A few of us have smelt the acrid odor of melting plastic emanating from the
depths of a computer. Thankfully not all of us have had to buy a new processor
the very next day because the CPU fan failed, and the processor overheated
itself into oblivion. In most instances the fan will simply stall causing the
heatsink to rise in temperature. Thankfully!
If an adequately designed heatsink is on the processor nothing too harmful
will happen. But if an under powered heatsink is incapable of handling the heat
load of the processor all hell will break loose. Double that if you happen to
overclock your processor!
Let's recap for a moment the few options for destruction we face... CPU
cooler fans can seize up, either because of dried out lubricant, some kind of
mechanical damage or accumulation of dust. Old fans can also become noisy, and
experience a loss in RPM's due to poor bearings, usally of the sleeve variety.
Lastly, and what we experienced with our brand new two-day old copper-finned
heatsink from COMDEX, is the burning pile of melted plastic failure!
Ironically if it wasn't for the smell of the burning
plastic, my little ol' FCPGA PIII 700Mhz processor might have become a hood
ornament. Regardless, the culprit was removed in time. Looking closely at the fan we saw some damage immediately. We've been informed that "Motor One" a company apparently owned by Sunon, a Taiwanese company, makes the 12V 0.13A, 14 CFM 50mm fans (pictured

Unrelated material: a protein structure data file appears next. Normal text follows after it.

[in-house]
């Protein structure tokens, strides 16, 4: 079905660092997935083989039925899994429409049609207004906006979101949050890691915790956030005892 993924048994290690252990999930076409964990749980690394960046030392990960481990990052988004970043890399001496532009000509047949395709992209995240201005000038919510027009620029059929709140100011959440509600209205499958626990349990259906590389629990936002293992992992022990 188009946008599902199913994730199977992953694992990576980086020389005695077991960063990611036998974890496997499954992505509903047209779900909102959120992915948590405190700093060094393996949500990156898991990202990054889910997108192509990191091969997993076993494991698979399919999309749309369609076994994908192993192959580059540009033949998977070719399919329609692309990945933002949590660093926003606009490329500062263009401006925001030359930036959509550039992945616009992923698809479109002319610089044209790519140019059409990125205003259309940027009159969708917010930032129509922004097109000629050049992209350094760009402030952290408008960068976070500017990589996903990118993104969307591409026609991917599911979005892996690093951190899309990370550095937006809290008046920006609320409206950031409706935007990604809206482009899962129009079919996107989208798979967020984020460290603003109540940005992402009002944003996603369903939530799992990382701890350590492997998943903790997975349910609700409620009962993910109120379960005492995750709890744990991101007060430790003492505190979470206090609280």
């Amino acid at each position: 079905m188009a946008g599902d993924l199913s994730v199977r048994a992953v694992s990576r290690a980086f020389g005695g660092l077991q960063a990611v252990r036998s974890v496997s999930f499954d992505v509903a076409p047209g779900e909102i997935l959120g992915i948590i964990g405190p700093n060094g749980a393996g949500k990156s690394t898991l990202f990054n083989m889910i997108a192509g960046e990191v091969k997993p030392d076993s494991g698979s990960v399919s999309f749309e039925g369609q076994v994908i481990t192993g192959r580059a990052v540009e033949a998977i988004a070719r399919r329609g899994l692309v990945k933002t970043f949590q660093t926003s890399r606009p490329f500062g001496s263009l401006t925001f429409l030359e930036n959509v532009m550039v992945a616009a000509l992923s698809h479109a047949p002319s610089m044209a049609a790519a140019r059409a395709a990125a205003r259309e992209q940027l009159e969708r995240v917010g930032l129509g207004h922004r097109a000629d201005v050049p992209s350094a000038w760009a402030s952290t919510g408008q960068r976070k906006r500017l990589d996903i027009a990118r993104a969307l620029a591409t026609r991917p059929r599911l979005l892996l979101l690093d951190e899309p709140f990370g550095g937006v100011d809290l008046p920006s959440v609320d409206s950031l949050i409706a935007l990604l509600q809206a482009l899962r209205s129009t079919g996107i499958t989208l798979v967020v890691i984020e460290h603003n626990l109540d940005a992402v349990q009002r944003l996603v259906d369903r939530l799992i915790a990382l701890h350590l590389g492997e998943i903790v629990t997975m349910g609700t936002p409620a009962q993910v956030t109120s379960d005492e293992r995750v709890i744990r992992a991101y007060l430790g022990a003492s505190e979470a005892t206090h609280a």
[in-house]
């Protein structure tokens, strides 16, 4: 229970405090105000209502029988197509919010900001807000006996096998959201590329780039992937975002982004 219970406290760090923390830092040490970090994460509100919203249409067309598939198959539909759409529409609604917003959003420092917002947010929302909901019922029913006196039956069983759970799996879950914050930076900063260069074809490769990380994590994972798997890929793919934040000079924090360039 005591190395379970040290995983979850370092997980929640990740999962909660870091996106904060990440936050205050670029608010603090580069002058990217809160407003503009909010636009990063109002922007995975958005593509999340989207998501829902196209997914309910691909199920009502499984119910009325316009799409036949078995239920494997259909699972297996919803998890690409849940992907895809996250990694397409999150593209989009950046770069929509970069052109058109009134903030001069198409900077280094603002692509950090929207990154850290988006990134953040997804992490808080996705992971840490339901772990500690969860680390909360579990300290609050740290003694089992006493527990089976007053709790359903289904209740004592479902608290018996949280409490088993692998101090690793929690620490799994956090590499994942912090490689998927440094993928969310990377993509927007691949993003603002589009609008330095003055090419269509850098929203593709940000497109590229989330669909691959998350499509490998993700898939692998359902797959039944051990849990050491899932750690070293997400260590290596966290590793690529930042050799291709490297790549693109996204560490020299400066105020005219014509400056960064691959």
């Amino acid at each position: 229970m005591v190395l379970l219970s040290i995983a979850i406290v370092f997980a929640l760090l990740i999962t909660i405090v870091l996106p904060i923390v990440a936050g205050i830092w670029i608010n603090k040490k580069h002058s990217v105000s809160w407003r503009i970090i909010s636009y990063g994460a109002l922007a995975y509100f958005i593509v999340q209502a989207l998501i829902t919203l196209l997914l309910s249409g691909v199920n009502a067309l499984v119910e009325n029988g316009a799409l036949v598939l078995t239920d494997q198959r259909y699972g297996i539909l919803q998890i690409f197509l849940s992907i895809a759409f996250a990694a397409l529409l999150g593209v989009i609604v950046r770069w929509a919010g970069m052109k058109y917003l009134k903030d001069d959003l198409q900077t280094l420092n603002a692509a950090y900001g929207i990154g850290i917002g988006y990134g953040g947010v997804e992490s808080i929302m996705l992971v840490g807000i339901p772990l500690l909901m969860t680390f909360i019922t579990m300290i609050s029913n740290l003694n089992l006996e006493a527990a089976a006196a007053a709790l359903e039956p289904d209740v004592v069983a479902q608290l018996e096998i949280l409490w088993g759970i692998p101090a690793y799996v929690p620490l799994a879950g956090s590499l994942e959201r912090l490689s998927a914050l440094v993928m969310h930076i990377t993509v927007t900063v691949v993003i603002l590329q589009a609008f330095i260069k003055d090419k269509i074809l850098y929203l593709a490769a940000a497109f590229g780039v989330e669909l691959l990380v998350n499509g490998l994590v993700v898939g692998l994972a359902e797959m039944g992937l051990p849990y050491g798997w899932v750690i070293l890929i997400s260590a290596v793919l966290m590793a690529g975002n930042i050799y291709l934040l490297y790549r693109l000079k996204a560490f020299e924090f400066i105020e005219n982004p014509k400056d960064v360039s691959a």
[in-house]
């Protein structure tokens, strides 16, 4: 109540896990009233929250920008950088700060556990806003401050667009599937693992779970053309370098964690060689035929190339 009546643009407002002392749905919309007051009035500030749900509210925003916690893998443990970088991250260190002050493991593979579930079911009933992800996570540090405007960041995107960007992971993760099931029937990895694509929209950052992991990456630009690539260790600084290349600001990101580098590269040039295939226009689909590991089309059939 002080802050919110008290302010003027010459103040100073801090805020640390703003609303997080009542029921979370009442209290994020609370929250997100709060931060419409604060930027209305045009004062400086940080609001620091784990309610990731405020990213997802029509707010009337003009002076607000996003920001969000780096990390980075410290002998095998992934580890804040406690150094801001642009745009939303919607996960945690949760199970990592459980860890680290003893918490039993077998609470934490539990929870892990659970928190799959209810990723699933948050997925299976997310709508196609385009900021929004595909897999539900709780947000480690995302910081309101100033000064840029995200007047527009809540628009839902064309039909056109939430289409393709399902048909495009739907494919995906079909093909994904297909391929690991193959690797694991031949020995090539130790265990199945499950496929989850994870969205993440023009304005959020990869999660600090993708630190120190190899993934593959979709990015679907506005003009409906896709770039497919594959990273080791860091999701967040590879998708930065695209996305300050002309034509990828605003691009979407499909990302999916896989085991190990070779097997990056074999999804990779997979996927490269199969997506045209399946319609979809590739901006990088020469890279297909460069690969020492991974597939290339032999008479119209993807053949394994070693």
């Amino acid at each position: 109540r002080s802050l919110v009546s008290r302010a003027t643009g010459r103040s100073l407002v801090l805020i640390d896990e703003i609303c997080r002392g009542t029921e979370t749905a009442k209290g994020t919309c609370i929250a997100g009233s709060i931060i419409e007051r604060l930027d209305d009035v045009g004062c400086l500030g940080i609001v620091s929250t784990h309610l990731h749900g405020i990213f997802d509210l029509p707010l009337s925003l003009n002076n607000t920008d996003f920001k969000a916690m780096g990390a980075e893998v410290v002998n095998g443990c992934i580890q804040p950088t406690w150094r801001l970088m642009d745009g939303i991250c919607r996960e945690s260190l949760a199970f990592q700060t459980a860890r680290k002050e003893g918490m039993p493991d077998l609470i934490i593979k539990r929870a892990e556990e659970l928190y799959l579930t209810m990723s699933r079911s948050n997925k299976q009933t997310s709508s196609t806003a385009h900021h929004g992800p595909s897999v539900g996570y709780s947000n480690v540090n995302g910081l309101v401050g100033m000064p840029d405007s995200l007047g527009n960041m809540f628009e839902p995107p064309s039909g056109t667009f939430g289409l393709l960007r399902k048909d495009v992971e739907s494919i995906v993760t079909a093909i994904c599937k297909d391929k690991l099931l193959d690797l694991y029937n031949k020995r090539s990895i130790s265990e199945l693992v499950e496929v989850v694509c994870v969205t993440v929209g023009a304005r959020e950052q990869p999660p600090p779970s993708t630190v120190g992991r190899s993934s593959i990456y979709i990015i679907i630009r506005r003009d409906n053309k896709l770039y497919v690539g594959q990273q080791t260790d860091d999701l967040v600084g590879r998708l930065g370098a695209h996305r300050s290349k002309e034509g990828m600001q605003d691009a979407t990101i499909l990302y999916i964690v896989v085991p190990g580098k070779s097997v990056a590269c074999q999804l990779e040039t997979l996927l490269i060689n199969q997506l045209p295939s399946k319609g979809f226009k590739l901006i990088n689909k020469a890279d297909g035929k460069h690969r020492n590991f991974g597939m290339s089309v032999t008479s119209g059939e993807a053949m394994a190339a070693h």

below) that we highly suggest you avoid at all costs . To be fair, some of you have reported using fans manufactured by the same company for years without problems - which is exactly how it should be with a fan!
|Alive and well.
||Burned up and Toasted after 1 day!|
Keep in mind that this fan had been in use for less than
24hours. Whatever happened to 50,000 hrs MTBF? My first thought was the
heatsink, which is one of those cool never before seen in North
America types that seem to pop-up at COMDEX, had been unable to handle a measly
700Mhz PIII. But no, the case would seem to be a component failure in the
circuitry powering the fans' motor. The fan was attached to the
still very promising Thermal Buster heatsink (review to come shortly).
If we investigate further into the fan we discover some scary things about what exactly happened...